Kinross Gold Corp.’s adjusted net earnings for the first quarter totaled $87.6 million, or 7 cents per share, and production was up over the first quarter of last year at 466,022 gold equivalent ounces, but major snowfalls at Bald Mountain Mine in Nevada impacted production there.
The adjusted net earnings compared with $68.8 million, or 5 cents per share, in the 2022 quarter, and Kinross reported net earnings without adjustments at $90.2 million, or 7 cents per share, compared with $81.3 million, or 6 cents per share, in last year’s first quarter.
“Kinross delivered a strong first quarter with contributions from all our sites resulting in a 23% increase in year-over-year production. Tasiast, La Coipa and Paractu delivered strong production, margins and cash flow, including two record production months and record grades at Tasiast,” said J. Paul Rollinson, president and chief executive officer of the company.
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He said in the May 10 earnings call that Kinross is “on track to achieve our 2.1 million production guidance for this year,” with production in the first quarter making up 22% of that guidance.
In Nevada, Bald Mountain in White Pine County produced 33,828 gold equivalent ounces in the first quarter, down from 36,071 ounces in the first quarter of 2022, and Kinross said the production was lower because of fewer tons placed on the heap leach pads and lower ore grades.
The company also stated that the unprecedented winter snowfall had an impact on mining and stacking activities, however, the mine achieved quarterly production targets and made strong progress catching up on mining activities in April.
Round Mountain Mine in Nye County produced 58,832 gold equivalent ounces in the first quarter, up from 45,319 ounces in the 2022 quarter because of an increase in ounces recovered from the heap leach pads, according to the company.
Costs are up at Round Mountain mainly due to inflationary cost pressures on power and reagent costs, maintenance supplies and lower capital development, with the production cost of sales at $1,657 per ounce in the first quarter at Round Mountain, compared with $1,114 per ounce in last year’s quarter.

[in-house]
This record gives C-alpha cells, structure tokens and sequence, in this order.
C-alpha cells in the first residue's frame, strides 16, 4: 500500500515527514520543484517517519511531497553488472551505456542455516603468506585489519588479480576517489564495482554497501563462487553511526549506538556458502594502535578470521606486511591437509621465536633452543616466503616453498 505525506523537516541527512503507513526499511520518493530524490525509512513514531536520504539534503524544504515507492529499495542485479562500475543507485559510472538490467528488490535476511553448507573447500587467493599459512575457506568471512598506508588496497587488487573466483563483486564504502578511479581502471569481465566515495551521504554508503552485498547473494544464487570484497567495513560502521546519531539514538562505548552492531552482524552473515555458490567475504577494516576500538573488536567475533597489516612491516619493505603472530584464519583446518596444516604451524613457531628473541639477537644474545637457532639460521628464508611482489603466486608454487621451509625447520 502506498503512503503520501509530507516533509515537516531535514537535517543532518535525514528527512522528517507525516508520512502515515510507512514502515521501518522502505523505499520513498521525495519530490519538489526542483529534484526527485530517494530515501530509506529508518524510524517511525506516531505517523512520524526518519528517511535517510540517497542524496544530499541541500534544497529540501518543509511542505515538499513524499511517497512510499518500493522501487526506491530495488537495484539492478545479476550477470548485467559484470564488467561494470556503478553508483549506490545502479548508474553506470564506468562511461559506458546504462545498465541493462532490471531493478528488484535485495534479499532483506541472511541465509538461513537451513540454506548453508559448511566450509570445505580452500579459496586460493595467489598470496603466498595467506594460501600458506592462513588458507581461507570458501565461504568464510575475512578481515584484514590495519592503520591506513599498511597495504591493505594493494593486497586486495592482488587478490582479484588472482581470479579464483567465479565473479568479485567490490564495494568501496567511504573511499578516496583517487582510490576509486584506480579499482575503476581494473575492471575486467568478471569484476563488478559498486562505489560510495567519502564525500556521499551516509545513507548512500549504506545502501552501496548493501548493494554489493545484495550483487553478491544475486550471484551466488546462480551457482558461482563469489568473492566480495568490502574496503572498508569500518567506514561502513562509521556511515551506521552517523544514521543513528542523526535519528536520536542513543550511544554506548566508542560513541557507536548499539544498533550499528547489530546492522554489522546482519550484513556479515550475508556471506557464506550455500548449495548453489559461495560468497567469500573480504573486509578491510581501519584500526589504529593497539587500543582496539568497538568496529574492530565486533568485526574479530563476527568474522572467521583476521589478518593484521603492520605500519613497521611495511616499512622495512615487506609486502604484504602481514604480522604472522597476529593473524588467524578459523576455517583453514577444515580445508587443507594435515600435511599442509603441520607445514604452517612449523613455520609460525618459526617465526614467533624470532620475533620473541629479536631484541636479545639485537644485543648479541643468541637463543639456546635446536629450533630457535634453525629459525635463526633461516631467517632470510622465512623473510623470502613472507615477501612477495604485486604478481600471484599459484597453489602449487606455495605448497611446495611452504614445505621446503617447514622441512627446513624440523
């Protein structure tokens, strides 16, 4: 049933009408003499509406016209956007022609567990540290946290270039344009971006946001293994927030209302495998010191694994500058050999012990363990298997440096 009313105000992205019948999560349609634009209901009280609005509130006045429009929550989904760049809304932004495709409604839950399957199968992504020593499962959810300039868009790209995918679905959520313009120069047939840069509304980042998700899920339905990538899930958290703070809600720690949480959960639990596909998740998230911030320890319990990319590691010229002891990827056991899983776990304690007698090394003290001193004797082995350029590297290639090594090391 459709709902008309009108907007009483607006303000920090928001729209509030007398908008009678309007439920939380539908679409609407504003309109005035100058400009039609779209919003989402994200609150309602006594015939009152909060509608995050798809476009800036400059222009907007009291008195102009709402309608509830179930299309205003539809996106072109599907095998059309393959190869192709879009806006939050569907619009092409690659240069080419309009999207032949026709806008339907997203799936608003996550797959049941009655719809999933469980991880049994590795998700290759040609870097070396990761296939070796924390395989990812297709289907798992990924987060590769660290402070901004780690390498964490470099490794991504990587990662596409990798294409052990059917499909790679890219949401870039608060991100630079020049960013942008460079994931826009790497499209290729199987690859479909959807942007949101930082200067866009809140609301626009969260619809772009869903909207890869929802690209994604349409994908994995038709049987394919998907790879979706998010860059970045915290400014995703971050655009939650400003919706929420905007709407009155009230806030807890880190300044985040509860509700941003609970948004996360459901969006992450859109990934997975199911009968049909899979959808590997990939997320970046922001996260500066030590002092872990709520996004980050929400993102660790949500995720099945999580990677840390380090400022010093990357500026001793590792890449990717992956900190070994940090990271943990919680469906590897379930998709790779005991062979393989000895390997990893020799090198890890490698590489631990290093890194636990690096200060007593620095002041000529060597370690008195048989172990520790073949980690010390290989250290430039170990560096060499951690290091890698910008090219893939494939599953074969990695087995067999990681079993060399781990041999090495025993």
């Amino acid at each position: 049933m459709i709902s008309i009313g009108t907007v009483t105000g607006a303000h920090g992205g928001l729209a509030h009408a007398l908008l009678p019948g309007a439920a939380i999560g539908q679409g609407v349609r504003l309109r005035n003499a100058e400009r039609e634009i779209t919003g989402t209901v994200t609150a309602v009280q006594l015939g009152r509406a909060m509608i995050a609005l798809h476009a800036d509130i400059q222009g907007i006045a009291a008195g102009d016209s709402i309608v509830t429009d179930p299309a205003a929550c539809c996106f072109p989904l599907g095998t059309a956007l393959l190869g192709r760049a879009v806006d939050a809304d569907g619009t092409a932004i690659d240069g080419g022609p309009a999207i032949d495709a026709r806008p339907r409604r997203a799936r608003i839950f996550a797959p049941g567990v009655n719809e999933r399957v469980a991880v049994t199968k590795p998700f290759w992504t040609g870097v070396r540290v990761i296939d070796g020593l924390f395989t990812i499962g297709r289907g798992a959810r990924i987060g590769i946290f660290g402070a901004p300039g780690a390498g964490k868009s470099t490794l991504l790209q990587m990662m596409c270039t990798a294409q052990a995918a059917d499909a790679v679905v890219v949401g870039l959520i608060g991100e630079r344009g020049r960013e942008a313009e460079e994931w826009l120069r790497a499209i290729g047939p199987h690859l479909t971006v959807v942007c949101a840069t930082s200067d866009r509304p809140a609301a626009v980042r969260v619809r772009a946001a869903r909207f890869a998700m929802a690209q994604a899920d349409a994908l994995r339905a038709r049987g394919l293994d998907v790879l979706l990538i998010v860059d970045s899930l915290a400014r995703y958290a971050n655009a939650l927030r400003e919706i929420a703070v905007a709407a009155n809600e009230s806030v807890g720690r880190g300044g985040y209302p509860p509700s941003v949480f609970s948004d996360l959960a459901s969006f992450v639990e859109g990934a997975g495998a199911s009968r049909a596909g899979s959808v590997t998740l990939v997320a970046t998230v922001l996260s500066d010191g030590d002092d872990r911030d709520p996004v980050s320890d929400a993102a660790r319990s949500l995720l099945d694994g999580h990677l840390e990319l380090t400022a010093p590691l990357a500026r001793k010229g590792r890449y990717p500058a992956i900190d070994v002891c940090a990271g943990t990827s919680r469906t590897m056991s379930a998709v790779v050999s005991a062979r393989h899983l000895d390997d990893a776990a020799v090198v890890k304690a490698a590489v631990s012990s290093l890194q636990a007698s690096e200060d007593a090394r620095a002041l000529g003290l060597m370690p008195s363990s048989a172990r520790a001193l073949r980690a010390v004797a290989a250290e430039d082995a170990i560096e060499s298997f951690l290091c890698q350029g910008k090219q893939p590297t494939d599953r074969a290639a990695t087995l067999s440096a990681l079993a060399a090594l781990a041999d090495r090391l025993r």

All-in sustaining costs for Kinross operations totaled $1,321 per ounce in the quarter, compared with $1,231 per ounce in the 2022 quarter. Cost guidance for 2023 includes an all-in sustaining cost of $1,320 per ounce, compared with $1,271 per ounce sold last year.
Executive Vice President and Chief Financial Officer Andrea Freeborough said in the May 10 earnings call that the company is factoring in 5% inflation to cost guidance for this year, and “as of today, we believe this is a reasonable estimate.”
Exploration continued in the quarter, including the start of construction of the decline at Phase X for underground exploration at Round Mountain. Kinross said delineation drilling is expected to start in early 2024, and the company is advancing studies and permitting for a potential underground mine at Phase X in parallel with the underground development to advance the project toward production.
“At Round Mountain, we are continuing to focus on underground higher-margin opportunities at Phase X and Gold Hill,” Ned Jalil, senior vice president and chief technical officer for Kinross, said in the earnings call.
Talking about Phase X, he said that “our preliminary view is that this has the potential to be a higher productivity, lower cost operation,” and said permitting is progressing at Gold Hill for an underground exploration drift.
“Stepping back to look at the big package, the transition from open pit to underground mining at Round Mountain presents an opportunity to mine higher-margin ounces through the end of this decade and into the next,” Jalil said.
Gold Hill is northeast of the Round Mountain operations.